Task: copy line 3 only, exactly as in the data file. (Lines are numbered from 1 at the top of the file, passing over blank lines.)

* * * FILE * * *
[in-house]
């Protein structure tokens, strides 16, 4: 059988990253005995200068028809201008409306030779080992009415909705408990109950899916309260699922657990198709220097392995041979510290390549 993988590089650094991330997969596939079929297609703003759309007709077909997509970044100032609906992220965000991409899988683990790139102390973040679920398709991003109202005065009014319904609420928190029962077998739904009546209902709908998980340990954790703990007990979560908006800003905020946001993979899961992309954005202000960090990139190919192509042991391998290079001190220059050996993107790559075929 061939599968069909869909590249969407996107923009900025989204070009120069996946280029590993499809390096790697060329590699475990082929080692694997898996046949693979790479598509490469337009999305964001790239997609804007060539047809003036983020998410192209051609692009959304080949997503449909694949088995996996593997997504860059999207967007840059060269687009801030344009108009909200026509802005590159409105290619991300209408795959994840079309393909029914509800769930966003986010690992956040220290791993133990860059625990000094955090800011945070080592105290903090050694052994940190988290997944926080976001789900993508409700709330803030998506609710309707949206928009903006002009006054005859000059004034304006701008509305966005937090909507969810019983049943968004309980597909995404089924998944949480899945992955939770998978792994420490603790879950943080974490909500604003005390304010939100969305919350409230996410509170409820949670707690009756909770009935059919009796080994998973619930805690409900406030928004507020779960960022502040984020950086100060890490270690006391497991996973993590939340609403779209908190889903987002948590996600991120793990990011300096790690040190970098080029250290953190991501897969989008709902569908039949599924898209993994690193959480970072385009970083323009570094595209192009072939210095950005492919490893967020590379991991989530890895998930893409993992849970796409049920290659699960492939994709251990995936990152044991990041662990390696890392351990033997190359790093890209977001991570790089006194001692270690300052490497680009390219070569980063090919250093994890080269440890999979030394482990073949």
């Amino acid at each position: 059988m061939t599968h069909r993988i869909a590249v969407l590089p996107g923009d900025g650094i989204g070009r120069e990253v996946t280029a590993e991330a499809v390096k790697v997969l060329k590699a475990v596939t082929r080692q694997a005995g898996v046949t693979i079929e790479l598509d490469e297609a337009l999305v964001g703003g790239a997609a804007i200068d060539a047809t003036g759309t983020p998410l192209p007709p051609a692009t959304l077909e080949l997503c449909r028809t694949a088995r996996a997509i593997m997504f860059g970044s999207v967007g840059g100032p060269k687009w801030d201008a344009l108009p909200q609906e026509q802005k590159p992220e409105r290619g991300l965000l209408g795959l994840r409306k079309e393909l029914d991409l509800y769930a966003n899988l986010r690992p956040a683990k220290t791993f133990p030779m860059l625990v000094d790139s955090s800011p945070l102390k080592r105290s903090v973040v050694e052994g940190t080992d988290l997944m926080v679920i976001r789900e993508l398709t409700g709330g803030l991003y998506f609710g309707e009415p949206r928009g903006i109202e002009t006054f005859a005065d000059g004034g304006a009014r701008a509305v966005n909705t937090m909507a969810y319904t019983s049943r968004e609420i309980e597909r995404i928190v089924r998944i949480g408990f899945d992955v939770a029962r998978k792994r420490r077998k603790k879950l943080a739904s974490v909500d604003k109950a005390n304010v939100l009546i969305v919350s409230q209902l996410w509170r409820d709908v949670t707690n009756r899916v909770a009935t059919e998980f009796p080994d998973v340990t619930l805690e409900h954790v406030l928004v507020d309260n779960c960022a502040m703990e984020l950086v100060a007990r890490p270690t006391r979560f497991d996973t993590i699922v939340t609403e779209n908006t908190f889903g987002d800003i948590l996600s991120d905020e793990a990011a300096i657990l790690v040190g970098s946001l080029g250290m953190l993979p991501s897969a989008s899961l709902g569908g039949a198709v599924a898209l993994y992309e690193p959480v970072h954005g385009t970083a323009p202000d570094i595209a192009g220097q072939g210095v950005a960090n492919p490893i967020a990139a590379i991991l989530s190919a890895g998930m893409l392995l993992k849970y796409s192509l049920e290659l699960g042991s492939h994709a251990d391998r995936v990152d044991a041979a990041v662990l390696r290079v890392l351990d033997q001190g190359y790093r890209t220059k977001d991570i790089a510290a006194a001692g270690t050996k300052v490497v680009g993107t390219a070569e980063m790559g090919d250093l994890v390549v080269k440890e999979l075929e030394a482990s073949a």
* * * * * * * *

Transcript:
């Amino acid at each position: 059988m061939t599968h069909r993988i869909a590249v969407l590089p996107g923009d900025g650094i989204g070009r120069e990253v996946t280029a590993e991330a499809v390096k790697v997969l060329k590699a475990v596939t082929r080692q694997a005995g898996v046949t693979i079929e790479l598509d490469e297609a337009l999305v964001g703003g790239a997609a804007i200068d060539a047809t003036g759309t983020p998410l192209p007709p051609a692009t959304l077909e080949l997503c449909r028809t694949a088995r996996a997509i593997m997504f860059g970044s999207v967007g840059g100032p060269k687009w801030d201008a344009l108009p909200q609906e026509q802005k590159p992220e409105r290619g991300l965000l209408g795959l994840r409306k079309e393909l029914d991409l509800y769930a966003n899988l986010r690992p956040a683990k220290t791993f133990p030779m860059l625990v000094d790139s955090s800011p945070l102390k080592r105290s903090v973040v050694e052994g940190t080992d988290l997944m926080v679920i976001r789900e993508l398709t409700g709330g803030l991003y998506f609710g309707e009415p949206r928009g903006i109202e002009t006054f005859a005065d000059g004034g304006a009014r701008a509305v966005n909705t937090m909507a969810y319904t019983s049943r968004e609420i309980e597909r995404i928190v089924r998944i949480g408990f899945d992955v939770a029962r998978k792994r420490r077998k603790k879950l943080a739904s974490v909500d604003k109950a005390n304010v939100l009546i969305v919350s409230q209902l996410w509170r409820d709908v949670t707690n009756r899916v909770a009935t059919e998980f009796p080994d998973v340990t619930l805690e409900h954790v406030l928004v507020d309260n779960c960022a502040m703990e984020l950086v100060a007990r890490p270690t006391r979560f497991d996973t993590i699922v939340t609403e779209n908006t908190f889903g987002d800003i948590l996600s991120d905020e793990a990011a300096i657990l790690v040190g970098s946001l080029g250290m953190l993979p991501s897969a989008s899961l709902g569908g039949a198709v599924a898209l993994y992309e690193p959480v970072h954005g385009t970083a323009p202000d570094i595209a192009g220097q072939g210095v950005a960090n492919p490893i967020a990139a590379i991991l989530s190919a890895g998930m893409l392995l993992k849970y796409s192509l049920e290659l699960g042991s492939h994709a251990d391998r995936v990152d044991a041979a990041v662990l390696r290079v890392l351990d033997q001190g190359y790093r890209t220059k977001d991570i790089a510290a006194a001692g270690t050996k300052v490497v680009g993107t390219a070569e980063m790559g090919d250093l994890v390549v080269k440890e999979l075929e030394a482990s073949a």